It was my first year at university. And for some reason, I insisted on attending events which all seemed to trigger new levels of anxiety within me.
The first time I read my poetry at an open mic was at an event organised by my university’s spoken word society. It was my first year at university. And for some reason, I insisted on attending events which all seemed to trigger new levels of anxiety within me. I had gone to the open mic alone, which was in itself very brave of me. But I didn’t quite stop there.
When the opportunity presented itself and calls were made for people to sign up for a last-minute performance slot, I put myself forward. Did I choose to share a simple, perhaps safe, poem? Absolutely not! Somehow, in that moment, I thought it would be a brilliant idea to share a poem I had written in French, as well as its English translation.
I’m not French. I mean, I had studied French at A-level, but I was no linguistic aficionado. I did like the way the French language sounded, and since I was seemingly up for trying anything, why not share a French poem to an audience of super talented spoken word artists? After all, what could possibly go wrong?
I don’t remember having experienced anything like that before, at least not for my poetry.
On that night, the answer to that question would be: nothing. Nothing went wrong. In fact, everything went right. My last words were met with cheers and a booming round of applause. I don’t remember having experienced anything like that before, at least not for my poetry, especially poetry that was so personal and intimate. Yet there I was sharing my words, a piece of myself, and being received with such warmth. Looking back, I think that was the day I fell in love with the open mic community.
But the adrenaline rush, and the temporary ego boost at open mics are but a fraction of what poetry has to offer. Poetry is a brilliant mental health tool and here’s why you might want to try it.
As someone who finds a sense of safety in silence, poetry empowered me to take ownership of my voice, my words, and my story.
Writing poetry helps you release and process difficult or complex emotions
During the pandemic, I found myself experiencing symptoms of what I would later learn was anxiety. But through writing, I was able to meaningfully observe and label what was going on in my mind, and in my body. Poetry allowed me to speak clearly and honestly about what I was feeling. I was also able to release thoughts and emotions I had been unknowingly suppressing.
Writing (and sharing) poetry can help you build self-confidence and self-worth
Due to traumatic events in my childhood, for a long time, I had deeply struggled with low self-esteem and self-worth. Through writing and sharing poetry, I was able to untangle the truth from the harmful narratives I had unknowingly internalised.
One of the remarkable things about poetry is that it enables the voice of the writer to take centre stage. As someone who finds a sense of safety in silence, poetry empowered me to take ownership of my voice, my words, and my story. And in doing so, I was able to encourage others to do the same.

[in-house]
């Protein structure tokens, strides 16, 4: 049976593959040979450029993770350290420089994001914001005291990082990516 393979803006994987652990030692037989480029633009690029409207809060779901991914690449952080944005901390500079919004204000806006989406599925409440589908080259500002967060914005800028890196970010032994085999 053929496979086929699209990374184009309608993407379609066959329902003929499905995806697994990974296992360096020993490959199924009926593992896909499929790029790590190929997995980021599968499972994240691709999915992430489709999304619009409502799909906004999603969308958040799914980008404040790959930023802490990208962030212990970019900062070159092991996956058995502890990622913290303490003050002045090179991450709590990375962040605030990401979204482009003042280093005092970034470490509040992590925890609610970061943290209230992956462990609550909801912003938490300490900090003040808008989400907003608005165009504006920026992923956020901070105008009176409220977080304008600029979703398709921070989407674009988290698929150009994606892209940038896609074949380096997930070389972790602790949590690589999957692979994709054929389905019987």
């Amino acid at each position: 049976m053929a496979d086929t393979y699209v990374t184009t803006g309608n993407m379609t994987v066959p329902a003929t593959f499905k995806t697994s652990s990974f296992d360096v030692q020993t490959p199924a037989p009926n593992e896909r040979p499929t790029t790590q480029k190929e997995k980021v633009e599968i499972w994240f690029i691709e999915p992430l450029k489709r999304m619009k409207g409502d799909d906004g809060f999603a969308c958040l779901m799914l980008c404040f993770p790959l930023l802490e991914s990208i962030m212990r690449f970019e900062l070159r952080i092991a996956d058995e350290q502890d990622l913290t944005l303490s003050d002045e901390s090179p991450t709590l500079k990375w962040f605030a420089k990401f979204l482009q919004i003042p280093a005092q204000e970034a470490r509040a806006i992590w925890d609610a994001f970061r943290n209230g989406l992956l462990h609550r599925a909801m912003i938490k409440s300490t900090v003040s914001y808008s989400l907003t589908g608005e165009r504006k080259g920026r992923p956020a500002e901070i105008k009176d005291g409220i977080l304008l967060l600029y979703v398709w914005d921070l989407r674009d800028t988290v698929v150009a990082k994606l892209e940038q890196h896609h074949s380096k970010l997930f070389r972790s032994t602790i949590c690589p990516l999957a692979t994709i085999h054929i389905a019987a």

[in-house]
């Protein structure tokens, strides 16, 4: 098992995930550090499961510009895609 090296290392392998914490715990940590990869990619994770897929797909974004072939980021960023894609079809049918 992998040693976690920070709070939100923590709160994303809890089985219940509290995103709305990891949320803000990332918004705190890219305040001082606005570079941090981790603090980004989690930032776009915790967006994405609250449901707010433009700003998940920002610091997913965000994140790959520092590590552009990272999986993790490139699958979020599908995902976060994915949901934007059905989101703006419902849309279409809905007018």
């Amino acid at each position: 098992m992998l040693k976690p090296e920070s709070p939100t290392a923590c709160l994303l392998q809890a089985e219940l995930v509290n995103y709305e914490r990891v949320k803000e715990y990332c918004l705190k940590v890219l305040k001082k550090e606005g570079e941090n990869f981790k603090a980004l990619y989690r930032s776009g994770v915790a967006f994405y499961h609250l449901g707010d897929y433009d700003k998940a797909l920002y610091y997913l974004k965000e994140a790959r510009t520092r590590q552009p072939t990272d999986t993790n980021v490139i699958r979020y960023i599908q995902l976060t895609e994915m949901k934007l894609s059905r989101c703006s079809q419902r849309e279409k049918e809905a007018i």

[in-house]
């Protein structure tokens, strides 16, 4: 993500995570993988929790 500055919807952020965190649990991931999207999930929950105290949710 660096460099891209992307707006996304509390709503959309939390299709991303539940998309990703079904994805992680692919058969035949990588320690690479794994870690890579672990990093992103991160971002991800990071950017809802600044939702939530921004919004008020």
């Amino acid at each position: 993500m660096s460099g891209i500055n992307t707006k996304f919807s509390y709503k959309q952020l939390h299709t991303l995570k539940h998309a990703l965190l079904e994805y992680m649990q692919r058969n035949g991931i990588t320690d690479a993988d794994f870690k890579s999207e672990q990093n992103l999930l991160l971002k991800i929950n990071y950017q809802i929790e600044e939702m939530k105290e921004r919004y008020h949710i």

During my lows, I have found that reading poetry helps ground me, even when I lack the will to leave my bed.
Taking part in poetry workshops can help you find connection with others
Poetry workshops are a space where you can write alongside others, with the guidance and support of a workshop facilitator. Due to their intimate nature, they are an ideal environment for sharing your writing and your thoughts, and people who join the workshops tend to value and embrace vulnerability and honesty too. That’s why poetry workshops are great for developing deep and genuine connections with others. I am lucky to have met some of my closest friends at poetry workshops.
Reading poetry can ground you and remind you of the positive things in life
During my lows, I have found that reading poetry helps ground me, even when I lack the will to leave my bed. A lot of poetry asks the reader to observe their body, their environment or their relationships in a positive way. It encourages you to reflect on life from a place of gratitude. I especially love poetry which feels like gazing at the stars or going for a stroll in the woods, and I think the poets Wendell Berry and Mary Oliver capture the essence of these moments in their work.
Poetry also has the power to help you feel seen and understood.
But poetry also has the power to help you feel seen and understood. The words of poets like Charles Bukowski echo the utter devastation I have felt in difficult times. And at various points I have found such raw and honest expressions of pain really comforting.
More information and advice
We have tips and advice to help you find the support you need. Take a look at our guides.
Where to get help
However you're feeling, there are people who can help you if you are struggling. Here are some services that can support you.
Free, short-term online counselling for young people aged 25 or under. Their website also provides lots of information and advice about mental health and wellbeing.
Email support is available via their online contact form.
They have a free 1-2-1 webchat service available during opening hours.
- Opening times:
- 4pm - 11pm, Monday - Friday
If you’re under 19 you can confidentially call, chat online or email about any problem big or small.
Can provide a BSL interpreter if you are deaf or hearing-impaired.
Hosts online message boards where you can share your experiences, have fun and get support from other young people in similar situations.
- Opening times: